It is easy to visualise this kind of situation if you’ve once lived or been to a remote part of Nigeria. Even the cities have their share of irregular power supply and generators from neighbours often compete to be the loudest. It’s horrible to stay that long without electricity, especially if work depended on it. This reminds me of my own university experience. In Oye-Ekiti, the town where I studied for my undergraduate degree, there was hardly any electricity supply. Two months before I went to Bassa in 2019, when I was still in my final year, students from my University protested the lack of electricity in the town. We had protested four months before that time over the same issue but when there was no significant change, students took to the streets again. This time, it was deadly. Students and members of the security operatives clashed. The security operatives fired live rounds and two students died from gunshot wounds. Several others were injured and the school was shut down for two months. One of the students who died was my neighbour, a bright young man who wanted to be a comedian, the viral ones that make one laugh on Instagram but more than that, a voice for the people. He was cut short, like a flower in the middle of blooming, suddenly uprooted and discarded by an angry gardener. This memory leaves an indelible scar.
On October 20 2020, a similar thing happened, scores of peaceful protesters who were protesting against police brutality were shot at the Lekki Toll Gate by the military. Till today, no one has admitted guilt and no one has been prosecuted for this heinous offence.
The people I stayed with during the period of election observation in Kogi wanted power to change hands for understandable reasons – delay in payment of salaries et cetera. At the end of the election, power did not change hands; the incumbent was re-elected.
Between September 2018 and November 2019, I observed three state elections in Nigeria. That of Ekiti, Osun and Kogi. I observe these elections with both courage and fear. The courage that I was contributing in one way to the development of my country by being a witness – an observer – to a historic moment. Every election is a chance to shape/create/alter history. And fear because when people go to vote in Nigeria, there is often violence lurking somewhere. One has to be wary especially if you are an outsider in the community.
A year before I went to Bassa, I was in Iye Ekiti, Ilejemeje Local Government Area observing the Ekiti State election in the town. I was headed to a polling unit nearby when suddenly we heard sporadic gunshots. I ran into the car that I hired for the day while my teammate scampered into the safety of a nearby house. The thugs vandalised the election materials before they zoomed off.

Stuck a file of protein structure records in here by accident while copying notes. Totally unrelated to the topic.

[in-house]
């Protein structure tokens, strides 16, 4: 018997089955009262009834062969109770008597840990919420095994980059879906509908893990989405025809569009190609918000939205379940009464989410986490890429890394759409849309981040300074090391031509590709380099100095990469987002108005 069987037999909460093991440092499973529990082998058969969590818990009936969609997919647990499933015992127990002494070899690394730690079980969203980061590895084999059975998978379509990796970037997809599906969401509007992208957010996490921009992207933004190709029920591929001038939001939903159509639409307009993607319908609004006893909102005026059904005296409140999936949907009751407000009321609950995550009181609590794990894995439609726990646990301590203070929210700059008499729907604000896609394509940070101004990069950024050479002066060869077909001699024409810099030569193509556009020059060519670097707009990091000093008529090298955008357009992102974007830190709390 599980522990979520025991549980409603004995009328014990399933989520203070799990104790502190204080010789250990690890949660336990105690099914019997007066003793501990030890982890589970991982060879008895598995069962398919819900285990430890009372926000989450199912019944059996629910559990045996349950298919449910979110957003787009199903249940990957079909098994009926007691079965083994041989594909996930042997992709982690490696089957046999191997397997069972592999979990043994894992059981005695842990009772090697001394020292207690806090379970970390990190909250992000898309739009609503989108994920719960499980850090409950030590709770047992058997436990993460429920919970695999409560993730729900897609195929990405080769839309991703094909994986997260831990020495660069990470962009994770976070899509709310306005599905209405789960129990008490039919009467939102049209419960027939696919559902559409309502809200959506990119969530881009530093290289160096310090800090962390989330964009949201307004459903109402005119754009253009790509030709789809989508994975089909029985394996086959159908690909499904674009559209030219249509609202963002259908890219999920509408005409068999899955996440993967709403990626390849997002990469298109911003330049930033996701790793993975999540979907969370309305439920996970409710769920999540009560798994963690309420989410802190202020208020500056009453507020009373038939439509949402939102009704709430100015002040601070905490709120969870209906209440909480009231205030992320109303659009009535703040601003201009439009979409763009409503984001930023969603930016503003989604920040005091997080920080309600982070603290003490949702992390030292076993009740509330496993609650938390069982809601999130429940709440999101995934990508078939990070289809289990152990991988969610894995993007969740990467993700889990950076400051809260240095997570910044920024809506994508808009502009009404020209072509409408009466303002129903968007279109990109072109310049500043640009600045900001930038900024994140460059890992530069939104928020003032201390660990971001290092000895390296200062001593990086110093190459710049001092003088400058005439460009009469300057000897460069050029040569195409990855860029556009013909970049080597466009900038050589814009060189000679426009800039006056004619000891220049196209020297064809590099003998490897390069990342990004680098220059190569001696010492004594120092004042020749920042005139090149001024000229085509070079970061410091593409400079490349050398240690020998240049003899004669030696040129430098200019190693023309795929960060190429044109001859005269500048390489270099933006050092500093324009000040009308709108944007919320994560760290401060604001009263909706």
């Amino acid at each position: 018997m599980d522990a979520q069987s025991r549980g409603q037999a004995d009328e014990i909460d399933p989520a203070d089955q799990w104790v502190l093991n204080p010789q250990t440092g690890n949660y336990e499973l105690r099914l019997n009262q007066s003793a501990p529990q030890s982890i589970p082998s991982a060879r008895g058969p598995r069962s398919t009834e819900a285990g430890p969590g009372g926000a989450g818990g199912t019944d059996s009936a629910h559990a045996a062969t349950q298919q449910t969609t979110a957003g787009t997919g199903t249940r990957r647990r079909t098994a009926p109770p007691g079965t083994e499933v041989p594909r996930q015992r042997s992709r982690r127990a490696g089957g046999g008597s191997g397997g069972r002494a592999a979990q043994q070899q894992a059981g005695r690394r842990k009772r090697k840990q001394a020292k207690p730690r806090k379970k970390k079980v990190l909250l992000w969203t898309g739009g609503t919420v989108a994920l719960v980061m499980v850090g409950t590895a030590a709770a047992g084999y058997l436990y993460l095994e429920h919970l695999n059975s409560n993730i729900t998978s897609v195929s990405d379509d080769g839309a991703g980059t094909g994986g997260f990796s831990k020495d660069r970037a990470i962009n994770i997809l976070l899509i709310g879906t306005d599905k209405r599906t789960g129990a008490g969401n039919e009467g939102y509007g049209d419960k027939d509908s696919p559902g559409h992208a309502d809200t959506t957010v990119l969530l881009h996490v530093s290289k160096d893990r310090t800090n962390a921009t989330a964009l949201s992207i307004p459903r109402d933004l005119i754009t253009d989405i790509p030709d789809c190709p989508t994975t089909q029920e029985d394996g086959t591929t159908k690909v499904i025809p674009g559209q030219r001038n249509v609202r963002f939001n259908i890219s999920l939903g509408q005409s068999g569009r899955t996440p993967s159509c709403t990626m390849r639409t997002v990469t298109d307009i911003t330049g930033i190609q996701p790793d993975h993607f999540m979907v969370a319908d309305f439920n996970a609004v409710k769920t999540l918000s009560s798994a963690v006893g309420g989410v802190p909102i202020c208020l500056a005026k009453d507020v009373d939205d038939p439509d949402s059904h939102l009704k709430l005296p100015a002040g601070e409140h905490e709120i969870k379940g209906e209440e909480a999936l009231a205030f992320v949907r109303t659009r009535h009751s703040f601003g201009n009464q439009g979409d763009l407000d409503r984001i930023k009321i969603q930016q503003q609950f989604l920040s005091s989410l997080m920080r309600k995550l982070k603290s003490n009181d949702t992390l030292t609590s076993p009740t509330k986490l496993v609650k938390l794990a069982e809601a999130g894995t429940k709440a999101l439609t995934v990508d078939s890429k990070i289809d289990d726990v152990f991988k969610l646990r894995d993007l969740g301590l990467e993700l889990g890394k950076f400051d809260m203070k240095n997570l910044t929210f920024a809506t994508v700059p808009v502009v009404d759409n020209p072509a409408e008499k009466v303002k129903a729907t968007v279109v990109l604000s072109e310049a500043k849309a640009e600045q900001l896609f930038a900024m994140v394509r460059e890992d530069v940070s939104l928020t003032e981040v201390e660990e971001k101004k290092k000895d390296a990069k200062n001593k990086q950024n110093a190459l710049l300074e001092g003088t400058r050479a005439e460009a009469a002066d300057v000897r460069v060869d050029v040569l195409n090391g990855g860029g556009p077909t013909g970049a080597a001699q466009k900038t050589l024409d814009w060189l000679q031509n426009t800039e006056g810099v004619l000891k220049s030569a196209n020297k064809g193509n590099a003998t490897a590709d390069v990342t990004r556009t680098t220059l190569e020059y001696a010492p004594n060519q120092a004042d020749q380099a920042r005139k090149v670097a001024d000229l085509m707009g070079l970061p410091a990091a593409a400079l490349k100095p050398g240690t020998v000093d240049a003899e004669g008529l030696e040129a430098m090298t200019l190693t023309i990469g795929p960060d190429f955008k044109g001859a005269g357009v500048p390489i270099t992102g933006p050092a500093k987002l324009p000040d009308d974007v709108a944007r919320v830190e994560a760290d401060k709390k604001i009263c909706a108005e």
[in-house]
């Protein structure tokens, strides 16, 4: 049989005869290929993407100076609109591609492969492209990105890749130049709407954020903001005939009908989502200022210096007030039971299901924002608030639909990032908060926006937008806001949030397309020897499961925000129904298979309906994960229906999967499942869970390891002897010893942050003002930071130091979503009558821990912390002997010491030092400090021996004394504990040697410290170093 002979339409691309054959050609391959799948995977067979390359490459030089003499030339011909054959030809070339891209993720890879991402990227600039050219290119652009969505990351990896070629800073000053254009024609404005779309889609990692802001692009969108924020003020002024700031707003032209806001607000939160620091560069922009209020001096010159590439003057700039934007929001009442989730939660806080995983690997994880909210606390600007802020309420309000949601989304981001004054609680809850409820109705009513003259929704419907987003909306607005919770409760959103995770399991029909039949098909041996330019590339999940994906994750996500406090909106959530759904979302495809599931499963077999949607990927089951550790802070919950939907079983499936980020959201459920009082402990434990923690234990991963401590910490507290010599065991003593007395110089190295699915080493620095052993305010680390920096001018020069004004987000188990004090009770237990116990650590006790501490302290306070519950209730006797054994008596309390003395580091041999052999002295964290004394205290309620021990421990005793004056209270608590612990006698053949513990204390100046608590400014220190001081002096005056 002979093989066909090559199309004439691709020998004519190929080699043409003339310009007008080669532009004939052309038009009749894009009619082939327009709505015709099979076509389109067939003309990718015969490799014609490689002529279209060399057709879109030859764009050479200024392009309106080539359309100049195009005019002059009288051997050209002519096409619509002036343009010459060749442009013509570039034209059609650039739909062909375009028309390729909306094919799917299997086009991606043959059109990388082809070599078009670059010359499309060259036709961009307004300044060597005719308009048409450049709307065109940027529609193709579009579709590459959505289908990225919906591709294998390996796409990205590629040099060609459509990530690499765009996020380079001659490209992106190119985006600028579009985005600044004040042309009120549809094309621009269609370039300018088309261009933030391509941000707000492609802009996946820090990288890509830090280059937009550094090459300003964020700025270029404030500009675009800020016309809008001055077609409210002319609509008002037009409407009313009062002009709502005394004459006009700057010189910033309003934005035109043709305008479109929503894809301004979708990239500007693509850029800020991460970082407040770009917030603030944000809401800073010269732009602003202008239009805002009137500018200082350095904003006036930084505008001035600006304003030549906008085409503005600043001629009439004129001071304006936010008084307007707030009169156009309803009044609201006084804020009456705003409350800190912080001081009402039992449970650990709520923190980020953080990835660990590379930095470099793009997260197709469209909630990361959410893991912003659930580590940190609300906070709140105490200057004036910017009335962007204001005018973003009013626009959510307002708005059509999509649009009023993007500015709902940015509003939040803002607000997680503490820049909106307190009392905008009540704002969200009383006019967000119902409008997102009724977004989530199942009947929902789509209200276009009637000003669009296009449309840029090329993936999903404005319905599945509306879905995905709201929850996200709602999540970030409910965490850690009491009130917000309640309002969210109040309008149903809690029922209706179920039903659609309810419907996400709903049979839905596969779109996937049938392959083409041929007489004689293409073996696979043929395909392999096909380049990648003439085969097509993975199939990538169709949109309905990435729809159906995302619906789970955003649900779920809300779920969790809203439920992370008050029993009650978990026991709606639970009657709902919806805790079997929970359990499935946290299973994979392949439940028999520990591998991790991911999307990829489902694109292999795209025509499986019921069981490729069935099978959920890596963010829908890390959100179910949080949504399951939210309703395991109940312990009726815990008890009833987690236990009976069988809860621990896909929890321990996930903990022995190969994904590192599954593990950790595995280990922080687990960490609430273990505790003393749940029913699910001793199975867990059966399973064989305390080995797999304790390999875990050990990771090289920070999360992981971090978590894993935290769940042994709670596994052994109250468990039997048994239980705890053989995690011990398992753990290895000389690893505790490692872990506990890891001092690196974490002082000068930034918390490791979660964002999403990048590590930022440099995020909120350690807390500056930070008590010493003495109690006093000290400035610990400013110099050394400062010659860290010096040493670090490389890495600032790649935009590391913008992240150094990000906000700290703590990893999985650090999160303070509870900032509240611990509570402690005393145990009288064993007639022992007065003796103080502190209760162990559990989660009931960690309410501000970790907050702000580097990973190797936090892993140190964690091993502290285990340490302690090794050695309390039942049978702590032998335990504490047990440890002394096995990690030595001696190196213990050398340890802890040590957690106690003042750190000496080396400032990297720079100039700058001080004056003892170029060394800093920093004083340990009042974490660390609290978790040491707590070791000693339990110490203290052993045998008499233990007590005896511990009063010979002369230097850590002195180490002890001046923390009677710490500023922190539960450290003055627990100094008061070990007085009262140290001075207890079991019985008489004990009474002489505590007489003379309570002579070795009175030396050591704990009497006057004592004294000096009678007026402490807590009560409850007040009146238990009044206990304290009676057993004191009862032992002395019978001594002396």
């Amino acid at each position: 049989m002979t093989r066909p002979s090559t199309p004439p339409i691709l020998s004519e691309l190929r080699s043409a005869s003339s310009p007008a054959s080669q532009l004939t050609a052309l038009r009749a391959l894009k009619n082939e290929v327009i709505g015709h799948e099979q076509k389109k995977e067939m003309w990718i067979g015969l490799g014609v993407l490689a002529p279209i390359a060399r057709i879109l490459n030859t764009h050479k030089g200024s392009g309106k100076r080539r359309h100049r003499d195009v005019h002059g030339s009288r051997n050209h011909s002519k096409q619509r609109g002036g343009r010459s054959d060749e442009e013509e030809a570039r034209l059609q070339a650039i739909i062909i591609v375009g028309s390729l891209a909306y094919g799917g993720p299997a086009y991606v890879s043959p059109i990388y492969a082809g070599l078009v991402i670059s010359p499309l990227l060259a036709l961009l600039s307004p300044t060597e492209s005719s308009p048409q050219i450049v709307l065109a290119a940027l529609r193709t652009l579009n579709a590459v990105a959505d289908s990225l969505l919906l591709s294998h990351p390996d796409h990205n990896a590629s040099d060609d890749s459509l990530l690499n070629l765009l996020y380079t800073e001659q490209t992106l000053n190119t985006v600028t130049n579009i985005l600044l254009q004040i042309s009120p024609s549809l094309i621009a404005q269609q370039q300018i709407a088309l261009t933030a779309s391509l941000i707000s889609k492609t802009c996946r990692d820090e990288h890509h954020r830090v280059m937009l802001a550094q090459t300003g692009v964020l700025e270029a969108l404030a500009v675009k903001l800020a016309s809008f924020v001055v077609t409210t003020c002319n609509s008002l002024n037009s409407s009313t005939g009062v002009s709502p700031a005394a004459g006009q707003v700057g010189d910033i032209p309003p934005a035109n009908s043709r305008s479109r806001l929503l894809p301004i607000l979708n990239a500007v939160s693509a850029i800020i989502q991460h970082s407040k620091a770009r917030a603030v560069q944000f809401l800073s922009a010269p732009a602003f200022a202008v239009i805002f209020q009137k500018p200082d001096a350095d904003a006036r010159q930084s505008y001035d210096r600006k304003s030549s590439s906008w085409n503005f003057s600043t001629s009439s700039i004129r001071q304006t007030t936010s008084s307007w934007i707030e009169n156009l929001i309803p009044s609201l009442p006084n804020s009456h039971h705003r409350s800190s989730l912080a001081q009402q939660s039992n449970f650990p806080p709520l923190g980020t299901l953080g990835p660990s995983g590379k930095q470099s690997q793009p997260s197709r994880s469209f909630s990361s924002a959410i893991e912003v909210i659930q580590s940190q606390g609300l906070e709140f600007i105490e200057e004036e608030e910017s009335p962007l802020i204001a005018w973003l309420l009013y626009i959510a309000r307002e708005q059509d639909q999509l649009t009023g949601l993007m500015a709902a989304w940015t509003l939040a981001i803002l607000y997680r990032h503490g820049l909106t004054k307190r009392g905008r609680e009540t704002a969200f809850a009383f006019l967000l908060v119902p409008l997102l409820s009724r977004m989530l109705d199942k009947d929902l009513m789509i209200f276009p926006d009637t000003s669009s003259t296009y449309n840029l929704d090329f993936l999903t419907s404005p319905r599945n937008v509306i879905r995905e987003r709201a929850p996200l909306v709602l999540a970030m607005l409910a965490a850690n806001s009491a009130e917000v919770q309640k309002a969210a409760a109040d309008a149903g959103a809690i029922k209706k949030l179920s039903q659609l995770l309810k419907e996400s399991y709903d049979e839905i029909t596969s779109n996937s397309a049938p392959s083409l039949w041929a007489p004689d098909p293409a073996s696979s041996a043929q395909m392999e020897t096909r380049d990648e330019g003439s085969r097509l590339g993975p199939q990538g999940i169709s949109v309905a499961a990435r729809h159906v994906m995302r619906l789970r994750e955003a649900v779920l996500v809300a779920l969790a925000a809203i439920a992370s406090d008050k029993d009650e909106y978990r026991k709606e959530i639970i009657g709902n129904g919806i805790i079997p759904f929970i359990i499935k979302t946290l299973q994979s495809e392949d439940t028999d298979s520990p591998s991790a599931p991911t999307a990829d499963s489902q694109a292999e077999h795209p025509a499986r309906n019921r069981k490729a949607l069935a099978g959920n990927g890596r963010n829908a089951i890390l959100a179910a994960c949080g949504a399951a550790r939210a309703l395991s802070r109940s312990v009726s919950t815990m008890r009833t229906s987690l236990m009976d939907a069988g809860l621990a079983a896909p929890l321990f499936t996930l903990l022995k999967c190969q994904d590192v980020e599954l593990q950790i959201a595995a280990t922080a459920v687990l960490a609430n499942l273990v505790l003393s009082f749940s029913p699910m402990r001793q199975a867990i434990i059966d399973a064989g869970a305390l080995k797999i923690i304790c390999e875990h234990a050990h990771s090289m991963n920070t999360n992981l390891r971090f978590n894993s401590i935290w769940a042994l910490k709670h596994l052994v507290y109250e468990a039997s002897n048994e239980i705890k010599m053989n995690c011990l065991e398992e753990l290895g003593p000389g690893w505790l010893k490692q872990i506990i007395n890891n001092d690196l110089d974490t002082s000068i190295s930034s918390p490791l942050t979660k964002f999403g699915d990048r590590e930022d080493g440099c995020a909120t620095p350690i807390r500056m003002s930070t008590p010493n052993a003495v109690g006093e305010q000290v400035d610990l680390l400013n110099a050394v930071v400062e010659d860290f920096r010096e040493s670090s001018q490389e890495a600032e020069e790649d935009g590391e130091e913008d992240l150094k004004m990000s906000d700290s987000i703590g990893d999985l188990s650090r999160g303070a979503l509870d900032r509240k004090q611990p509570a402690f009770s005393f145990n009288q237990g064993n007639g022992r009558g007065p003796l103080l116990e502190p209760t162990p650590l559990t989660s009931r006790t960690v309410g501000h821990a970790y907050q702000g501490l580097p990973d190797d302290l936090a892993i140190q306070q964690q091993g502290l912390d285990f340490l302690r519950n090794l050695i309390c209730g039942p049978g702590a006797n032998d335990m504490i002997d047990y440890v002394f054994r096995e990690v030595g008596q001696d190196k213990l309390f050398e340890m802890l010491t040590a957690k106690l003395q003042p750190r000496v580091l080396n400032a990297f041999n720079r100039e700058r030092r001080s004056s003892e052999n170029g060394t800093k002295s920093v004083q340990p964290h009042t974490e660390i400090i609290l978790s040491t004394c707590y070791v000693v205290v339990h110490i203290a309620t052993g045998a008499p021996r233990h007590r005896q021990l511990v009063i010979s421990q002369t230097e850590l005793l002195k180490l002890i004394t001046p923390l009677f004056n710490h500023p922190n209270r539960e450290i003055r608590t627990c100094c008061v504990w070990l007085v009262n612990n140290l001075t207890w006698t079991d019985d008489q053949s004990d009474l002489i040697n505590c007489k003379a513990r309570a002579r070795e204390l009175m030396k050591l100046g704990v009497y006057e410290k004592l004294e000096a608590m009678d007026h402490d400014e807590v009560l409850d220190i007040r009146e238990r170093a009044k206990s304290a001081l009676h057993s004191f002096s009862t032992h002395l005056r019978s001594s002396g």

In Kogi, there was violence too. At least 10 people died as a result of different cases of electoral violence while some officials of the Independent National Electoral Commission were kidnapped according to reports. One sordid case was that of Salome Abuh (60), the Peoples Democratic Party women leader who was burnt alive in her apartment two days after the election in what some said was a reprisal attack for the killing of a supporter of the All Progressive Congress.
The tension in anticipation of this sort of experience is why I was in fear ahead of my trip to Bassa; anything could happen. Like when I was on the water, I stepped out on election day too with a prayer asking that there be no death.
But this prayer has now become too common. In Nigeria, everything is fast becoming a deathmonger, from the road, to even the police officers that are supposed to safeguard the lives and property of the people. Violence is fast becoming the norm. Bandits and terrorists are on the rampage. A few months back, social media was awash with news that terrorists attacked and opened fire at a church in Owo. Not less than 40 people died in this attack. I could never bear to watch the videos. I am still saddened by the death of my neighbour during the protest back in 2019 and the several deaths at the #EndSARS protest in 2020.
With the 2023 elections just three months away, incidents of violence have again begun to rise. A women leader of the Labour Party, Victoria Chintex, was killed recently in Kaduna. The electoral commission’s offices have also seen attacks across the country.
As Helon Habila puts it in his book The Chibok Girls, when violence is endemic, it only signifies one thing – the failure of a society and its government. Leaving violence to fester is also deliberate. It is an attempt by those in power to keep people in check. But having to pray against death, injury, kidnap or mishap every time one steps out of the house is not a way to live. The fear that something bad could happen the next second brings untold emotional turmoil.
Elections are symbolic. Apart from the fact that they are the thin threads that hold the fabric of every modern democracy together, they are also powerful statements. That’s when the people’s voices are heard the loudest by the political class. As we head into the polls in 2023, we should remember the fears and the undue emotional turmoil we have had to endure these past years. We should remember #EndSARS, the lives lost in Owo, and several others unaccounted for, lost to bandits, to unknown gunmen, lost because they dared to go about their daily business, they dared to travel by rail, to use public transport… We should remember it is no longer about the nation as an abstraction but our lives and livelihoods, those of our friends and neighbours, that we are voting to safeguard.
Daniel Olaoluwa Whyte is a writer and media strategist. He can be reached on Twitter @_danwhyte